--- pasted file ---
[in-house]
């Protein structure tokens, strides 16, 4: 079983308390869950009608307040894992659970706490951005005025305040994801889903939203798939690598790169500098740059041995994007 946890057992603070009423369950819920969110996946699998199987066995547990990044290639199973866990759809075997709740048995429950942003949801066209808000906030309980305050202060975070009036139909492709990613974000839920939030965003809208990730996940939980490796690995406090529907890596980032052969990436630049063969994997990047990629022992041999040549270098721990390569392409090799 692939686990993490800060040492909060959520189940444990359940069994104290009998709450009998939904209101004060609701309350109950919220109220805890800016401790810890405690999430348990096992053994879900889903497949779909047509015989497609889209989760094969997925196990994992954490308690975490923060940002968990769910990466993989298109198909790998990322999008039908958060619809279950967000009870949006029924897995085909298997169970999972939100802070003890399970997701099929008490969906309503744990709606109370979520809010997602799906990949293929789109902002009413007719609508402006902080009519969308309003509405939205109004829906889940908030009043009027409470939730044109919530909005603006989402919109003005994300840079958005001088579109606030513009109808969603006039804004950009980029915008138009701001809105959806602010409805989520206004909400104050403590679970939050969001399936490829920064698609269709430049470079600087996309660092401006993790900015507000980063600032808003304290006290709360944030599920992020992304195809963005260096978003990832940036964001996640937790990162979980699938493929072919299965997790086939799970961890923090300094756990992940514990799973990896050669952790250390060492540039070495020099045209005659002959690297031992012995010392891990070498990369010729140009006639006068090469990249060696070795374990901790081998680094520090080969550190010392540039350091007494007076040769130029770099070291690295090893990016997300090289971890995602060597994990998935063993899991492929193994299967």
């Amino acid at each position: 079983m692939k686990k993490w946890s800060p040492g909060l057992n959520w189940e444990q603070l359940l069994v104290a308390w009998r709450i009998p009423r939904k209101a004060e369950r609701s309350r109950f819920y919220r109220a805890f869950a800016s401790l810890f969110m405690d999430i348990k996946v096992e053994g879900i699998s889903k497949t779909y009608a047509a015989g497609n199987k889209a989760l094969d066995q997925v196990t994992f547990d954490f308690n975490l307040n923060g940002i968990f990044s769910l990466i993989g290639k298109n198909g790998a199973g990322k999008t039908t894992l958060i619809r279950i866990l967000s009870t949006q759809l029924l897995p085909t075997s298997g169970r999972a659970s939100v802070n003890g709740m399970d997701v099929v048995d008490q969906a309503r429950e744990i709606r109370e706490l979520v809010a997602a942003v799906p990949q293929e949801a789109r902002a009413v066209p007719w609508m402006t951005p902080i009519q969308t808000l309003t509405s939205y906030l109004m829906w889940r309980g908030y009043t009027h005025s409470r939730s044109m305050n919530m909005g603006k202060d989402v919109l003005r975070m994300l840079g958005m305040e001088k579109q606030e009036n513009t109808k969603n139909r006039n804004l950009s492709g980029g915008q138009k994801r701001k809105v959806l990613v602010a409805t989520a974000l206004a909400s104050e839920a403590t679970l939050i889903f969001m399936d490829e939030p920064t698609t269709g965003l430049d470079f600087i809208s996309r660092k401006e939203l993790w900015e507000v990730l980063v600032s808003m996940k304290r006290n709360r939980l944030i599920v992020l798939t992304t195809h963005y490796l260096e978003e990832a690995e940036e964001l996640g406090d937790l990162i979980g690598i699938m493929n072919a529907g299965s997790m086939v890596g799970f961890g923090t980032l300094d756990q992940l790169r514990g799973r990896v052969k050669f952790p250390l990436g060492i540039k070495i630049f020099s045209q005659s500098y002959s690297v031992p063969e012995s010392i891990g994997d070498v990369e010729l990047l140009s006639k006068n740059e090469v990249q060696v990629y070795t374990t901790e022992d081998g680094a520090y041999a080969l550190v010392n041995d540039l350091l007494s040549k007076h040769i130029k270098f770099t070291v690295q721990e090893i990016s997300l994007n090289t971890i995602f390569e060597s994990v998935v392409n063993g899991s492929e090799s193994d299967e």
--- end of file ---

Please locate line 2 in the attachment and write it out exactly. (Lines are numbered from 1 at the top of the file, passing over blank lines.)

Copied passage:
């Protein structure tokens, strides 16, 4: 079983308390869950009608307040894992659970706490951005005025305040994801889903939203798939690598790169500098740059041995994007 946890057992603070009423369950819920969110996946699998199987066995547990990044290639199973866990759809075997709740048995429950942003949801066209808000906030309980305050202060975070009036139909492709990613974000839920939030965003809208990730996940939980490796690995406090529907890596980032052969990436630049063969994997990047990629022992041999040549270098721990390569392409090799 692939686990993490800060040492909060959520189940444990359940069994104290009998709450009998939904209101004060609701309350109950919220109220805890800016401790810890405690999430348990096992053994879900889903497949779909047509015989497609889209989760094969997925196990994992954490308690975490923060940002968990769910990466993989298109198909790998990322999008039908958060619809279950967000009870949006029924897995085909298997169970999972939100802070003890399970997701099929008490969906309503744990709606109370979520809010997602799906990949293929789109902002009413007719609508402006902080009519969308309003509405939205109004829906889940908030009043009027409470939730044109919530909005603006989402919109003005994300840079958005001088579109606030513009109808969603006039804004950009980029915008138009701001809105959806602010409805989520206004909400104050403590679970939050969001399936490829920064698609269709430049470079600087996309660092401006993790900015507000980063600032808003304290006290709360944030599920992020992304195809963005260096978003990832940036964001996640937790990162979980699938493929072919299965997790086939799970961890923090300094756990992940514990799973990896050669952790250390060492540039070495020099045209005659002959690297031992012995010392891990070498990369010729140009006639006068090469990249060696070795374990901790081998680094520090080969550190010392540039350091007494007076040769130029770099070291690295090893990016997300090289971890995602060597994990998935063993899991492929193994299967």